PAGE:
Friday, April 11, 2008

On Cellular Scaling Rules for Primate Brains

ResearchBlogging.orgStudent post submitted by Heidi K. Rivera.


Why are primates smarter than rodents with similar-sized brains? To get the full explanation read this paper. Or, in short, read on. This paper analyzed the cellular scaling rules of primate brain sizes and cellular composition across six species of primates (marmoset (pictured here), galagos, owl monkey, squirrel monkey, rhesus monkey and the tree shrew). In a previous paper, the authors described the cellular scaling rules that apply to rodent brains. That research showed that rodent brain scales hypermetrically as a function of its numbers of neurons and that the average of neuronal size is bigger in larger brains, while the average nonneuronal cell size remains relatively stable.Marmoset.jpg


The results of that study encouraged the scientists to extend their research to other mammalian species. Would this reflect the characteristics or traits inherited from a common ancestor? This begged the question, “what rules differ across orders of mammals, and thus might account for phylogenetic variance across groups?” After doing some calculations, they found that if the same cellular scaling rules for rodents applied to primate brains, “a brain comparable to ours, with approximately 100 billion neurons, would weigh >45 kg and belong to a body of 109 tons, about the mass of the heaviest living mammal, the blue whale!” Realizing this obviously indicated that the cellular scaling rules differ between rodents and primates. This is also supported by the fact that it is know that rodents and primates have very different cognitive abilities even when they have a similar brain size. The main difference in the cellular scaling rules for building rodent and primate brains is that increased numbers of neurons in primates are not accompanied by decreased neuronal densities, indicating that the average neuronal cell size remains stable across primate species. After completing their research, they found that primate brain sizes increase isometrically with body size across primate species. Primate brains increase in size as a linear function while rodent brains hyperscale as they gain neurons. This suggests that, “there has been a selective pressure against increase in average neuronal size with brain size.” This type of increase allowed primate brains to accumulate large numbers of neurons without becoming prohibitively large. If the rodent cellular scaling model applied to say, the macaque brain, which has approximately 6.4 billion neurons, would weigh about 575g instead of it’s actual weight of 87g! “These findings suggest that the divergence of primate evolution away from the common ancestor with rodents involved mechanisms that favored the concentration of larger numbers of neurons per unit volume of brain tissue.” The larger number of neurons per unit volume apparently provides primates with a larger computational capacity than rodent brains of the same size. This answers the question of why primates are smarter than rodents with similar-sized brains. They concluded with possibly applying the research found from both the rodent paper and this paper to apes and humans. My question is whether this “model” of cellular scaling and cellular composition can be applied to other species. What about reptiles or amphibians? What do you think?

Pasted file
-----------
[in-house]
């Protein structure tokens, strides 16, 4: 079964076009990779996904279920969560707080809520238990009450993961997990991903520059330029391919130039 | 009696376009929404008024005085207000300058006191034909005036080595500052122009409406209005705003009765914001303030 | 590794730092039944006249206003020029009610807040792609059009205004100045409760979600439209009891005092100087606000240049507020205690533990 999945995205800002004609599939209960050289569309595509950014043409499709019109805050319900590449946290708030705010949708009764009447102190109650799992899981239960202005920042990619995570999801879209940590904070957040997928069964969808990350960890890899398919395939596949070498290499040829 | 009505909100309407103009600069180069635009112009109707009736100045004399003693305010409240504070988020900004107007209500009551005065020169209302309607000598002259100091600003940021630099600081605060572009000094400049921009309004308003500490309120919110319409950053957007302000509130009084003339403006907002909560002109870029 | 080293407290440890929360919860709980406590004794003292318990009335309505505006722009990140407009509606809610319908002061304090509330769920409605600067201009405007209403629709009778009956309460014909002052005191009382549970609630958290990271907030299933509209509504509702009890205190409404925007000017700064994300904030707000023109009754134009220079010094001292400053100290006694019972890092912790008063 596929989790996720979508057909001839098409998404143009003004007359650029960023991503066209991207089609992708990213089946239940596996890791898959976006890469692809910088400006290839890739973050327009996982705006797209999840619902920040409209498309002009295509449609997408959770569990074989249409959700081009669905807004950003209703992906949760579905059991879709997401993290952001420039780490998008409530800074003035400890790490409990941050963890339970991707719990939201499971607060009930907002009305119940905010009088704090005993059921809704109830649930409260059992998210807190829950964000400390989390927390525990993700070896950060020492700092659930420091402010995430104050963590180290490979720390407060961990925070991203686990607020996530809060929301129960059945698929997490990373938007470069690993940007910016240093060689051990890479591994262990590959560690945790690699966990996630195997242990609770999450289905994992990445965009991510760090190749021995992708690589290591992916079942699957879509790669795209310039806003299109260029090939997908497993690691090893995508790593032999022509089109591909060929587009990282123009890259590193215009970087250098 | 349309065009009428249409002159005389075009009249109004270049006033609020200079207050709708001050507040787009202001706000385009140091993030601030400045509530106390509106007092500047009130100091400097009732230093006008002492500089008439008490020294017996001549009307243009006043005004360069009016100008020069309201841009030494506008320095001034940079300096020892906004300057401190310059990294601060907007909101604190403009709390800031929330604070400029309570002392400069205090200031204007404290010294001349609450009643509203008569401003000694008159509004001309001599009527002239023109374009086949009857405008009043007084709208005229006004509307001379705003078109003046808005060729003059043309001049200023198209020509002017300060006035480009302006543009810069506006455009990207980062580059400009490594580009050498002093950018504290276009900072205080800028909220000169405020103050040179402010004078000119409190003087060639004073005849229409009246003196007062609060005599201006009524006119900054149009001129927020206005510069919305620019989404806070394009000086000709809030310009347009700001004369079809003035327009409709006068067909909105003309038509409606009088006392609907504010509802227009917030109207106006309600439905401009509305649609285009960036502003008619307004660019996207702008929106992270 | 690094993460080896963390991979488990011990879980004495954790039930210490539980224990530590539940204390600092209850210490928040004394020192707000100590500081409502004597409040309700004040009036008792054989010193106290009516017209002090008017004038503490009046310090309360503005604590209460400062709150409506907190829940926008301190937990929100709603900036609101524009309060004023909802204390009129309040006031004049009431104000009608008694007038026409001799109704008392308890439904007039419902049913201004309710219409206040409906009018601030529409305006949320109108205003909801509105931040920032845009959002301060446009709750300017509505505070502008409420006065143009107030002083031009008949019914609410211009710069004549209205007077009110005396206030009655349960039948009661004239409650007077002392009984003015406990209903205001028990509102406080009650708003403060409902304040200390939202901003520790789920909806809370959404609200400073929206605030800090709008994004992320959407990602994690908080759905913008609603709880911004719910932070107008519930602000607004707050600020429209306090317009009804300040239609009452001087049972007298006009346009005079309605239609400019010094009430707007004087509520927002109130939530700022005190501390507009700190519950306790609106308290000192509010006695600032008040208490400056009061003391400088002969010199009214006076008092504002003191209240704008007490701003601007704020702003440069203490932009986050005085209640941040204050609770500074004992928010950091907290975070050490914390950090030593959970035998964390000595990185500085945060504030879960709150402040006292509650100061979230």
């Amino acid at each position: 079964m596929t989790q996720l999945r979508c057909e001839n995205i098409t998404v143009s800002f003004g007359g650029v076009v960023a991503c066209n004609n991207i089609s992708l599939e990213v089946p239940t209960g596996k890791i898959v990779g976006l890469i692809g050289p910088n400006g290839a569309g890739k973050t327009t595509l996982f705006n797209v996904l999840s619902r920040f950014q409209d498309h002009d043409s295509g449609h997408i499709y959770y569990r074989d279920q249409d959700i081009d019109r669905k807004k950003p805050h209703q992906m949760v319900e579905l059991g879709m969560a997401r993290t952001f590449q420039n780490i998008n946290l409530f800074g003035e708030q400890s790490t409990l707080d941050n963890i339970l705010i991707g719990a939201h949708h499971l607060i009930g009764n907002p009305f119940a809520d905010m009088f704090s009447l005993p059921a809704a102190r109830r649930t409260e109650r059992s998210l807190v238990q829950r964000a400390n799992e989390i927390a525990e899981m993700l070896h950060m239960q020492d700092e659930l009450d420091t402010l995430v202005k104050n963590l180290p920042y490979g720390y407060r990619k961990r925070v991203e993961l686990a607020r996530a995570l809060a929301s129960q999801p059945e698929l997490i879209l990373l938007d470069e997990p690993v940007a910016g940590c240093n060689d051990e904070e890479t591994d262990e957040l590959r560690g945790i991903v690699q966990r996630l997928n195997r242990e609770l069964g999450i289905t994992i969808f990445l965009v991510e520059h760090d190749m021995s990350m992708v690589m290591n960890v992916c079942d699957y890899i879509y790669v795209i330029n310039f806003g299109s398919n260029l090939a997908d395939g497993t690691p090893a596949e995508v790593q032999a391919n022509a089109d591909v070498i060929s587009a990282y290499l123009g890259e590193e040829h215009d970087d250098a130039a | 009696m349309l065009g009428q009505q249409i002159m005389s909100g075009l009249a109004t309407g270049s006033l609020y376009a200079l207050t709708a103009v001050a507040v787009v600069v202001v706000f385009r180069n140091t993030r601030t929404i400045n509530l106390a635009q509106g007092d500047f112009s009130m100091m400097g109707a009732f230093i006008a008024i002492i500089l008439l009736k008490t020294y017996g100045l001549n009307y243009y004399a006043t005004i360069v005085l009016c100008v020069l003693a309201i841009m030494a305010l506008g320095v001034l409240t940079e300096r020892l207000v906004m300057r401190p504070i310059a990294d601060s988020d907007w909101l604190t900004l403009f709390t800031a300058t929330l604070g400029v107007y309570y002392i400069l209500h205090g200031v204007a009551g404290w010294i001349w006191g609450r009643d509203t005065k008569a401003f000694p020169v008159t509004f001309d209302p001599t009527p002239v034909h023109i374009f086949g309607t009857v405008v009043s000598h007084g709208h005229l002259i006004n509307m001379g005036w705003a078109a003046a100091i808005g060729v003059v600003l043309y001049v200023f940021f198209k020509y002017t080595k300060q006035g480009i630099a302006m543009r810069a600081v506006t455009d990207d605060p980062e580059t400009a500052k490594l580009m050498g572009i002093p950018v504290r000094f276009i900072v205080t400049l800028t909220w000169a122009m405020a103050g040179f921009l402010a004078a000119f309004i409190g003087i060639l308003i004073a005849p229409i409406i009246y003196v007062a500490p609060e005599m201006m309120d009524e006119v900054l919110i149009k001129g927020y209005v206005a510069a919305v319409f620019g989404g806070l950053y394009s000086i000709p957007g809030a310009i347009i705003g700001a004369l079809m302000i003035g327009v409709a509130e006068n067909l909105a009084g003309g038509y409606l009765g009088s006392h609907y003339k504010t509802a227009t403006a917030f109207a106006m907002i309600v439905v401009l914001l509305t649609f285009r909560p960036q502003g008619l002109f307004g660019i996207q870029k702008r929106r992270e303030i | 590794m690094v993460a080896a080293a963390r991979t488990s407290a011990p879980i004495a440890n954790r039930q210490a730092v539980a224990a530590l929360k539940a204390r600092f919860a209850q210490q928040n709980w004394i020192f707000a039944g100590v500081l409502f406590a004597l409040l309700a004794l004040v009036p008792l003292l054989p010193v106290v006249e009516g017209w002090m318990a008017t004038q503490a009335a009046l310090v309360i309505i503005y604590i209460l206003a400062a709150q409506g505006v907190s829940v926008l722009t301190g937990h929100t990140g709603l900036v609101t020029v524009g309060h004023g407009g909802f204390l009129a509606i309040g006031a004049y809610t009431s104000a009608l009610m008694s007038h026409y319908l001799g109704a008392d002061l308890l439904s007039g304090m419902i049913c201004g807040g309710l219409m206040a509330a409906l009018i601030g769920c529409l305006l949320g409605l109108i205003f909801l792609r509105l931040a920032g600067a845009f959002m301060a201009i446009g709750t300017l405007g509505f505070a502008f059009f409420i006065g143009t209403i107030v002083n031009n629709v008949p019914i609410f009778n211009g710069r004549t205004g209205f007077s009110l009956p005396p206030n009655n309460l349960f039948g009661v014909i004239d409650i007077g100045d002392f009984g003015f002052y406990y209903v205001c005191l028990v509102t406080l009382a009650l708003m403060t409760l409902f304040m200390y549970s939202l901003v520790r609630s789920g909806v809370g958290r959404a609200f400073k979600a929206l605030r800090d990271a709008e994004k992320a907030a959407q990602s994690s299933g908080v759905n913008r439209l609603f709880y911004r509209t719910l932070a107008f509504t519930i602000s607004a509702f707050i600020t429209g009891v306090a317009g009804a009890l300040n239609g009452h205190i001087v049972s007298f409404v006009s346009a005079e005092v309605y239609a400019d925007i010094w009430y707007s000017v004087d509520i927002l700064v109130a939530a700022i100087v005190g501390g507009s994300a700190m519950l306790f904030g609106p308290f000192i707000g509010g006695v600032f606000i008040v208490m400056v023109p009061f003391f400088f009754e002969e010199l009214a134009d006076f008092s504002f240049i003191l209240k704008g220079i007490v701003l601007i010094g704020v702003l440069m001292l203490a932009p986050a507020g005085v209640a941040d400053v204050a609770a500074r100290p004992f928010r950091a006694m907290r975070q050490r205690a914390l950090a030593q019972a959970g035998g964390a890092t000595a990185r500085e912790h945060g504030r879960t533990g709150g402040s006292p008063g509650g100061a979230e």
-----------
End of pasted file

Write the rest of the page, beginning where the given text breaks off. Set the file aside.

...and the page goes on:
Reference:


Herculano-Houzel, S., Collins, C.E., Wong, P., Kaas, J.H. (2007). Cellular scaling rules for primate brains. Proceedings of the National Academy of Sciences, 104(9), 3562-3567. DOI: 10.1073/pnas.0611396104


3 comments:

Anonymous April 13, 2008 at 10:00 PM  

What do you want to know about reptiles or amphibians? What their volume/neuron ratio is? I do not see why they wouldn't be able to do that in any species containing a central plexus of neurons. They used several species in the study. I would say, it is obviously applicable to humans. The study was conducted on a primate brain and we have a primate brain too.

Heidi Rivera April 14, 2008 at 12:24 PM  

What I want to know about reptiles or amphibians is whether this cellular scaling model can be applied to other organisms such as reptiles or amphibians; specifically organisms other than mammals? You said, "I do not see why they wouldn't be able to do that in any species containing a central plexus of neurons." This is exactly what I'm wondering. Is it really applicable to ANY species? With the different anatomical and physiological differences among a vast variety of species, I have to question whether or not it's that widely applicable.

Anonymous April 15, 2008 at 12:52 AM  

Can the technique be used? The technique, yes. All they did was measure the number of neurons and weight of the brains for the species. The study did not take into account the anatomical and physiological differences of rodent vs. primate brain. It was purely a cytological study to determine size of neurons and number of neurons, as well as the weight of the respective brains. Any species can have the number of the neurons in the brain counted, and their brain weighed. The question to ask is, would the results mean anything? If for instance, a reptile brain has the same scaling ratio as a human brain, then that would suggest our computational differences cannot be accounted for by this model (which it already doesn't because a reptile brain is functionally equivalent to our brainstem). But, the technique can of course be applied to any brain. It sounded like asked if the technique of the experiment could be used on other organisms, which it could. But the conclusions may not be significant.

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